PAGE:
We Need To Lead Public Opinion On Trade, Not Follow It

By December 14, 2010Trade

It was troubling to see U.S. Trade Representative Ron Kirk’s comments in The Dallas Morning News today on pending trade agreements. According to the article, “Trade pacts could boost Texas, but other states wary,” Ambassador Kirk does not want to rush all of the pending agreements to Congress because of American public opinion on trade and the unemployment rate in the United States.

These comments are alarming as trade agreements not only help create jobs but they also contribute to economic growth. While it may be true many people are misinformed or unaware about the benefits of trade, that’s a reason to explain the facts, not to delay. America continues to stand on the sidelines while our competitors reach trade agreements with each other.

The U.S. Department of Commerce’s data show that the U.S. trade agreement partners have never been a major factor in our U.S. trade deficit and have actually given us a trade surplus for the last three years in manufactured goods.

Further, trade agreements reduce foreign barriers or the cost of doing business for U.S. companies. As a result, these companies are able to hire more employees and make more investments. The United States is already a wide open market, with very few barriers, while others are not. When a foreign country is willing to enter into a trade agreement with us, we are the winner: Our barriers to their imports fall only a little, while their barriers to our exports fall a lot.

The article correctly reports how important the growth of exports to our trade partners has been for Texas. But then it follows with this erroneous claim: “But what’s good for Texas is not necessarily good for states like Michigan, Wisconsin and North Carolina, which have lost millions of manufacturing jobs because of America’s great appetite for imports.”

To set the record straight, two-thirds of Michigan’s manufactured goods exports go to U.S. trade agreement partners that have eliminated barriers to our exports, and over the last five years Michigan employment related to manufactured goods exports grew 26 percent. In comparison, other private employment in the state fell by 10 percent.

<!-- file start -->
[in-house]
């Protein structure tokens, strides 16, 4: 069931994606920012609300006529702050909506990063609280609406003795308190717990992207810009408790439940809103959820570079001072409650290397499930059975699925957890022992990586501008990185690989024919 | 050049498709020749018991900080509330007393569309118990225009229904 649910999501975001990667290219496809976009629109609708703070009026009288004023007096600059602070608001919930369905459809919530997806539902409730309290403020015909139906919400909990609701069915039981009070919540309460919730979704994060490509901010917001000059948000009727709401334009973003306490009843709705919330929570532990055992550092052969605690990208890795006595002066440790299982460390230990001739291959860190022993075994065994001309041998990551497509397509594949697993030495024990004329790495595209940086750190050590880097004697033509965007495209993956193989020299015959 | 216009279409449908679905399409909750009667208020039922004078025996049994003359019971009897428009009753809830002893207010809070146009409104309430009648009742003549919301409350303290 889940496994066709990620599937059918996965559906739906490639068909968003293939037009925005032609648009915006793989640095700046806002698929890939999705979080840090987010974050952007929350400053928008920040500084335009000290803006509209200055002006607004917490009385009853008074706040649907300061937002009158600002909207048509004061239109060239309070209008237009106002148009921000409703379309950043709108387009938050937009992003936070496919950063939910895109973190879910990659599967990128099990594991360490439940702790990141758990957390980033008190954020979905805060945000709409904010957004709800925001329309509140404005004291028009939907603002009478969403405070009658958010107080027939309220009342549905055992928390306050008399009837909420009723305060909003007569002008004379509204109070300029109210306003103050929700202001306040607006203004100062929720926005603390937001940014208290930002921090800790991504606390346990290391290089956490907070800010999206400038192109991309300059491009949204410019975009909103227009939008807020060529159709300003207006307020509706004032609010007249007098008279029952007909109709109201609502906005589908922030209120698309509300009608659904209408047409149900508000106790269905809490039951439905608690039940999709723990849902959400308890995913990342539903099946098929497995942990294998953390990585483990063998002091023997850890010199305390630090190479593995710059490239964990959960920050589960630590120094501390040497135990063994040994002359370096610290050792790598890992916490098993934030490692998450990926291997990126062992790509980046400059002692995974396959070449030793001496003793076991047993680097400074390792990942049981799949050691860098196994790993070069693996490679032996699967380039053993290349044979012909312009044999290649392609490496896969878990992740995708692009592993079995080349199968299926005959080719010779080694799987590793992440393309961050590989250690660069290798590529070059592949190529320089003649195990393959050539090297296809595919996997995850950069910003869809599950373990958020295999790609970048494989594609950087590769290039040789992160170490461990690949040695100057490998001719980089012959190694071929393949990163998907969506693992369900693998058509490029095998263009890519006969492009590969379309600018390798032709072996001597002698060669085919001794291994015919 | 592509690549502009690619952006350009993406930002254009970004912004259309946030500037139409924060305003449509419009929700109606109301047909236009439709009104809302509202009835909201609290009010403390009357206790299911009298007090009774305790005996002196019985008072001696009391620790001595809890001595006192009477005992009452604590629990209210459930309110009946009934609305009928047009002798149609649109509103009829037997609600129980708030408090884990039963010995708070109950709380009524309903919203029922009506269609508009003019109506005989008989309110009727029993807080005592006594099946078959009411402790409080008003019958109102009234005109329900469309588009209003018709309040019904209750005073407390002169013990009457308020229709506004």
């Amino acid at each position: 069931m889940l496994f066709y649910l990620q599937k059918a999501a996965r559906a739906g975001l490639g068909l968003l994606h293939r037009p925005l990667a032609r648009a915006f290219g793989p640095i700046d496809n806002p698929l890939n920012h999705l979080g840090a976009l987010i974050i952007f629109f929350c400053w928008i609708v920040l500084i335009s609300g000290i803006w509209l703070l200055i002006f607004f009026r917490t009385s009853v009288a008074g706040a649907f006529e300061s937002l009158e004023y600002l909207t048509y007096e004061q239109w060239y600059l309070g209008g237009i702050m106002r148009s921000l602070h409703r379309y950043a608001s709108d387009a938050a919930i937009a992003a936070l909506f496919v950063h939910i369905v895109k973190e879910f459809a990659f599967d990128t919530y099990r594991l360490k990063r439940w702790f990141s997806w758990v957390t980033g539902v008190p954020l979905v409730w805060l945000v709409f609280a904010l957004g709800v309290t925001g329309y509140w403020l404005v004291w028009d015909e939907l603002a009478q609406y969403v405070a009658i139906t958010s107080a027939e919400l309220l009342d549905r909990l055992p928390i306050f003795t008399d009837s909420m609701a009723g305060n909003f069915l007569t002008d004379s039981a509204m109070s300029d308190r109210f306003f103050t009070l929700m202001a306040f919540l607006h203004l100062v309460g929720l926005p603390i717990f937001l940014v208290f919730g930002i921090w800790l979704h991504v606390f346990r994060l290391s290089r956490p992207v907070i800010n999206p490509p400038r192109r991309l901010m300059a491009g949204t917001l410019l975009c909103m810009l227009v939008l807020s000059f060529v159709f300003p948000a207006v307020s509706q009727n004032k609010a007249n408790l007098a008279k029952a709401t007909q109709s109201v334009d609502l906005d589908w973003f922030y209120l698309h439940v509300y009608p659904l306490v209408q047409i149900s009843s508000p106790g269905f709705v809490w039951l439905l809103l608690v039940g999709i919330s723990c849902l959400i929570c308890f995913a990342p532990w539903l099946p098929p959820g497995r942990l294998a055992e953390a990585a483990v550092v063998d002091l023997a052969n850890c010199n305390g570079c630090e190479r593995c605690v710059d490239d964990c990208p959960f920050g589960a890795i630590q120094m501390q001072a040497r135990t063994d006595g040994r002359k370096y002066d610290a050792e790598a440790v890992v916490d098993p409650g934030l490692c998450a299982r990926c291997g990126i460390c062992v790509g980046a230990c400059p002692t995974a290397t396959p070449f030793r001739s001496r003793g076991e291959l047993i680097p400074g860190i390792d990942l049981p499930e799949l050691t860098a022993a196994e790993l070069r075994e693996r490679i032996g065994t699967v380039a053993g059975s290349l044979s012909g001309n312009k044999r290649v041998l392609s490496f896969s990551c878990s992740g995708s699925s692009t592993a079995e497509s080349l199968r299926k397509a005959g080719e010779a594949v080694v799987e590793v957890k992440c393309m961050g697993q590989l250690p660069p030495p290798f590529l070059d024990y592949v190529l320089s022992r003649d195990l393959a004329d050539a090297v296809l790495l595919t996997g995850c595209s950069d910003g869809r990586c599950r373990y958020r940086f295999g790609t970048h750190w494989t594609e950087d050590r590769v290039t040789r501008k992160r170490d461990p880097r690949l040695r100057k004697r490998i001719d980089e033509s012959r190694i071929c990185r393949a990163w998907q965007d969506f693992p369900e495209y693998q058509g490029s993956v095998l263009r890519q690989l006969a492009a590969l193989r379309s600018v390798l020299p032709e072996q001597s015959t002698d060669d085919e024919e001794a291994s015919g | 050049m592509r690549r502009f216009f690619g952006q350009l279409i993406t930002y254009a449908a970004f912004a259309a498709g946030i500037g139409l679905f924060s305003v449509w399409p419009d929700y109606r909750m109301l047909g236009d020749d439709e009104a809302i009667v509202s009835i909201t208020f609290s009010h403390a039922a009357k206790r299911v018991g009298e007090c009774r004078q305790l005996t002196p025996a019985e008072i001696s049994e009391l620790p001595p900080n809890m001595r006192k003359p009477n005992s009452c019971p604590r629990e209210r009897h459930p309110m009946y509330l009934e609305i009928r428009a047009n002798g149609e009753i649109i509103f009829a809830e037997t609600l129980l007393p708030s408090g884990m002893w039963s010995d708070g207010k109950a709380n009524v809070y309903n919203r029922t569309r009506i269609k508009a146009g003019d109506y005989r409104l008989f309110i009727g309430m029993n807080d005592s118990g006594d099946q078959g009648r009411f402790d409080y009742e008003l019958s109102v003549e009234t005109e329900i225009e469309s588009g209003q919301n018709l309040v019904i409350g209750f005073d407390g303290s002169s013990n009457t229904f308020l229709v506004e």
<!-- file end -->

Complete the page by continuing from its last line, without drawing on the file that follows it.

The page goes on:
The story is similar for North Carolina, where more than 40 percent of its exports go to U.S. trade agreement partners, and employment related to manufactured goods exports grew 24 percent while other private sector employment grew only 5 percent. And Wisconsin? Half of its manufactured goods exports go to trade agreement partners, and employment related to manufactured goods exports grew 51 percent while other private employment fell 3 percent. State after state tells the same story.

Rather than hesitancy about moving forward with the pending trade agreements including Colombia and Panama as well as Korea, the Administration should move full speed ahead at educating the public with the truth about trade agreements and should hurry the agreements to Congress.

Ambassador Kirk, Commerce Secretary Locke and others need to trumpet the facts about export and trade agreements –- not find reasons to hold back. For example, U.S. manufacturers face an effective 15 percent import tax when they sell to Colombia – a penalty that increases in importance with every new trade agreement Colombia negotiates with another country.

We are losing exports and jobs every day we delay. So far this year alone, American manufacturers have paid over $1.3 billion of needless import barrier taxes to sell to Colombia – that’s over $4 million every day! And that’s just Colombia – we face a lot of barriers in other countries where we haven’t even started negotiating.

Frank Vargo is the National Association of Manufacturers’ vice president for international economic affairs.

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